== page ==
Hagopian shoots his way into Suffolk history

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Hagopian shoots his way into Suffolk history

Courtesy of Suffolk Athletics

Courtesy of Suffolk Athletics

Courtesy of Suffolk Athletics

Courtesy of Suffolk Athletics

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After a long, illustrious career as a Suffolk Ram, senior Mike Hagopian will be leaving the team standing alone as the single most prolific shooter from beyond the arc in the school’s history.

But the guard from Watertown was looking to leave more than just a legacy during game day.

“If I could leave one impression here at Suffolk, I want to be remembered as someone who never quit,” said Hagopian in a recent interview with The Suffolk Journal.

Junior forward Steve DiPrizio believes he has accomplished that through his selflessness as a leader and teammate, as well as commenting on his outstanding work ethic.

“He loves to celebrate the success of his teammates,” said DiPrizio in a recent interview with The Journal. “He’s a guy who stays in the gym late and gets in early to get shots up and work on his game.”

Sophomore guard Brendan Mulson,in a recent interview with The Journal, added to what DiPrizio had said, noting Hagopian’s ability to mentor young players.

“[Hagopian] is a really good guy off the court,” said Mulson. “Since day one, him and all the seniors took me in under their wing. I’ve gotten really close with [Hagopian] and the bond that basketball brings won’t be broken for a lifetime. I consider him one of my best friends.”

“He didn’t miss a game in all four years of playing, and each game gave his teammates all he had to help put us in a position to win,” said DiPrizio.

As a captain, DiPrizio added it is the selflessness of Hagopian that speaks the most to him as an individual both on, and off, the court.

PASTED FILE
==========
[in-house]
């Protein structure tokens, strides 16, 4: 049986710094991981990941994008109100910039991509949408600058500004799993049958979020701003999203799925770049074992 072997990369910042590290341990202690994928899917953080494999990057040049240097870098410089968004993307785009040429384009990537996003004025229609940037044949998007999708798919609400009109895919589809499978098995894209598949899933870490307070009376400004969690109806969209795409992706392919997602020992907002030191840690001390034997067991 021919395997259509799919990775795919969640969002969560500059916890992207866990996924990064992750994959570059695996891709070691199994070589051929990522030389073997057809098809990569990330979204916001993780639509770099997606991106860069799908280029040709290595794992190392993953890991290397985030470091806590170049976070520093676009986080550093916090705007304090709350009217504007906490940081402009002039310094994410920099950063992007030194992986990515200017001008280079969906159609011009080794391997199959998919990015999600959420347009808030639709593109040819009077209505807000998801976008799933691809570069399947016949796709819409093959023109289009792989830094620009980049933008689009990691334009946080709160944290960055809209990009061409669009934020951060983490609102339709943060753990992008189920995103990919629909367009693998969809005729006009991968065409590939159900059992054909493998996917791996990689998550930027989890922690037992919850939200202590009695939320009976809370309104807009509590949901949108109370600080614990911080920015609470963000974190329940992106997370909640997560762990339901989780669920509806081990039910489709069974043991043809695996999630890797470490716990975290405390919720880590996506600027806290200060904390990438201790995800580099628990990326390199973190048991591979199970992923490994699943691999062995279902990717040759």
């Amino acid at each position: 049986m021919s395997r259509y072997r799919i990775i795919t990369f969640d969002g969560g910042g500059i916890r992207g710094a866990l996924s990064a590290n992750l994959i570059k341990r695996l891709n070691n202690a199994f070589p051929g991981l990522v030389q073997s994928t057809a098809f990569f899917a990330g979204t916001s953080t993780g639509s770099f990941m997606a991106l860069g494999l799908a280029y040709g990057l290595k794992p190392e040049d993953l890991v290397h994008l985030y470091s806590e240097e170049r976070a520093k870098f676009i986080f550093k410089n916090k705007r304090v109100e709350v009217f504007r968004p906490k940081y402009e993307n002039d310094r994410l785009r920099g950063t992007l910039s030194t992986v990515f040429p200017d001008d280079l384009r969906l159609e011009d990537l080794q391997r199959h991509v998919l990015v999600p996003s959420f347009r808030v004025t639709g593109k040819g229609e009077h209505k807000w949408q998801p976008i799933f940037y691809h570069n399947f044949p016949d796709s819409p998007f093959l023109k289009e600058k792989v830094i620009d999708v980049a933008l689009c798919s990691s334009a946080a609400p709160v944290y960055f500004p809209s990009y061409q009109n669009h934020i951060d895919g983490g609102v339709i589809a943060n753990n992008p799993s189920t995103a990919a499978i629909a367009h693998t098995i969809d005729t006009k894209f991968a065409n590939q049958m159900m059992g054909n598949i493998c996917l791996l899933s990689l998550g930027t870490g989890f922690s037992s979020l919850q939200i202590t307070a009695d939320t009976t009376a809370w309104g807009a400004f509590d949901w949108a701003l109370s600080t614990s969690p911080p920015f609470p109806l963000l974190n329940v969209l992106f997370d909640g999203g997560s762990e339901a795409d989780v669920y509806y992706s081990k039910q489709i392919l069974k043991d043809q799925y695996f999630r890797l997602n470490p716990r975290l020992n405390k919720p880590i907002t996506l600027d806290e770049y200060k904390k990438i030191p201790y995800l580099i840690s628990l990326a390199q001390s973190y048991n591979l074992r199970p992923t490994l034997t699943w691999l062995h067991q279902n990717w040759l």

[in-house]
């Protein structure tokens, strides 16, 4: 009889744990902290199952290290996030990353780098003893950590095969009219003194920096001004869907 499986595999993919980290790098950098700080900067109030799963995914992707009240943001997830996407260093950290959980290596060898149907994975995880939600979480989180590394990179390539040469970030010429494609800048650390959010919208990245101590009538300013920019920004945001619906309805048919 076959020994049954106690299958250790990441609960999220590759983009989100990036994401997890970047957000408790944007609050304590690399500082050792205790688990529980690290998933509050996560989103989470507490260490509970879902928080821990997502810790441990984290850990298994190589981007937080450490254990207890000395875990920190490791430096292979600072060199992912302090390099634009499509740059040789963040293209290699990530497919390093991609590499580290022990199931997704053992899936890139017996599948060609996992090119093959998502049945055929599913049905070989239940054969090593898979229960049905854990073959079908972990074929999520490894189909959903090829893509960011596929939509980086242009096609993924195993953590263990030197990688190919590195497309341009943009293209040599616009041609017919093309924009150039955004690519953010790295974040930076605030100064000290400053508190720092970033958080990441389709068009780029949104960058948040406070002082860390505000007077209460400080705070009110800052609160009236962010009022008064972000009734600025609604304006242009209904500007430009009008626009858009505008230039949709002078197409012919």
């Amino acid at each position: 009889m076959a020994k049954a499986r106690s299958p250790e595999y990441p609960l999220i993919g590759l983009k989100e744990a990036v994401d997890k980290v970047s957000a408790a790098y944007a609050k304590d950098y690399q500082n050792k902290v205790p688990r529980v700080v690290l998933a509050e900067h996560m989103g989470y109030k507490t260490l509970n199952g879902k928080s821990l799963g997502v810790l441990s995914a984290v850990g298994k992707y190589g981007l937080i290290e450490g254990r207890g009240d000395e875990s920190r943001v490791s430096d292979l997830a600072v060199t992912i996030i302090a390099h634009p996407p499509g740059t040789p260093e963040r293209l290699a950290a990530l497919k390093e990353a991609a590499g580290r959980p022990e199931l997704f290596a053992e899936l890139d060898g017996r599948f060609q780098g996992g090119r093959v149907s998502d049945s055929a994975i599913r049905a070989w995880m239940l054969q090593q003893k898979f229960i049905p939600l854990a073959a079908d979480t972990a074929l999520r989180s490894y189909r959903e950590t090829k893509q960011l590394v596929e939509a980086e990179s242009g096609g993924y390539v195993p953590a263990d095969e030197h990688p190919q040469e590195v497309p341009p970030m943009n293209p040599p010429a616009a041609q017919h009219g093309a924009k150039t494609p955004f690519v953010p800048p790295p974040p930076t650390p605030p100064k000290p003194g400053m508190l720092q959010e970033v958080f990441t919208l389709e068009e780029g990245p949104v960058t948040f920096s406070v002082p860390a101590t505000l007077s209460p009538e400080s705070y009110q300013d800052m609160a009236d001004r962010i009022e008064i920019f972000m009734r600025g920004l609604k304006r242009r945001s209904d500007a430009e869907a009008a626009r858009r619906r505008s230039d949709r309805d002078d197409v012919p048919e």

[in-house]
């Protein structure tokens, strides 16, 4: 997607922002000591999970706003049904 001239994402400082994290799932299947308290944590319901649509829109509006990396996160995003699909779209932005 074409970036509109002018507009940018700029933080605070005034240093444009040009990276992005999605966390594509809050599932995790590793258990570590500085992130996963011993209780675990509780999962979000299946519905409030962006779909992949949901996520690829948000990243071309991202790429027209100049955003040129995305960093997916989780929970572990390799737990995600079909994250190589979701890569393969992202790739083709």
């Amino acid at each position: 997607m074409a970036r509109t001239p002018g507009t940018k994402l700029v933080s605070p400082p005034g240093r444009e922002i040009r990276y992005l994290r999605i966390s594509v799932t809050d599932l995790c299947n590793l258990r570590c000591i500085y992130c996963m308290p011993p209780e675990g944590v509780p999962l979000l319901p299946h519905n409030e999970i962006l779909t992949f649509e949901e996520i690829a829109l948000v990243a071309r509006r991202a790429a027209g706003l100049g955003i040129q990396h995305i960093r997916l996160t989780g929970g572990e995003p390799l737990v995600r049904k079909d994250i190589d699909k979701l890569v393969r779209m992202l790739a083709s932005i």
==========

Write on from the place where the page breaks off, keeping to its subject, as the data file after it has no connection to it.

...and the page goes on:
Though he has etched himself into Suffolk lore through his collegiate impact, Hagopian started his days of domination far before ever touching the wooden floors of the Regan Gymnasium.

Hagopian began as a second grader playing biddy basketball. Always ahead of the competition, he was ordered not to steal the ball away from opponents and not to press on defense. On top of that, he was one of the rare kids who could dribble with his off-hand.

“My dad would tell that it would separate me from the rest, if I can dribble and make layups with my left,” said Hagopian.

Hagopian was also a baseball and football player for seven years, before deciding to focus on basketball.

Entering high school at Watertown High with a stature of 5 foot, 3 inches and weighing 100 pounds, Hagopian would make the varsity squad as a freshman despite being smaller than most.

After starting for two years as a junior and senior, Hagopian made enough of an impact to attract the attention of then Rams head coach Adam Nelson, much like many other DIII programs.

“I had over 15 other schools recruiting me,” remembered Hagopian. “Ultimately, I did my research on Suffolk’s business school and saw how good it was. I loved the location in Boston and I saw it as a place where I could impact greatly. I saw the previous records and thought I could help turn that around.”

After four years, Hagopian has netted 233 three-point field goals, good for six more than anyone else in Ram history. On top of that, the four-year starter totaled more than 1,000 career points. Most of all, he was a reliable teammate.

“For however many minutes he’s on the court he will give you all he has got from the tip until the last buzzer,” said DiPrizio. “He’s a guy we knew we could rely on when we needed someone to knock down a shot, a guy we knew could help get us a stop on defense when we needed it the most.”

Mulson later added Hagopian’s ability to remain composed during crucial stretches of a game will be forever a lasting impression on him.

“[Hagopian] is always calm and never gets too big for the moment, he stays calm when the going gets tough.

Hagopian is looking to continue to play after college, as he has been in contact with teams overseas in hopes to expand on his basketball career.

Nonetheless, Hagopian realizes his days as a Ram are over, but hopes he can leave an impression that everyone within the basketball program will remember fondly.

“I hope that all that I have accomplished, all the work I put in inspires those that come after me. Gave this team everything I had for four years. I hope I am able to leave a legacy behind, and to always be remembered within the school. People will outscore me, I’m sure someone will break the three-point record at some point as well, but no one can take away what I endured through this program. It’s truly been a pleasure,” said Hagopian.

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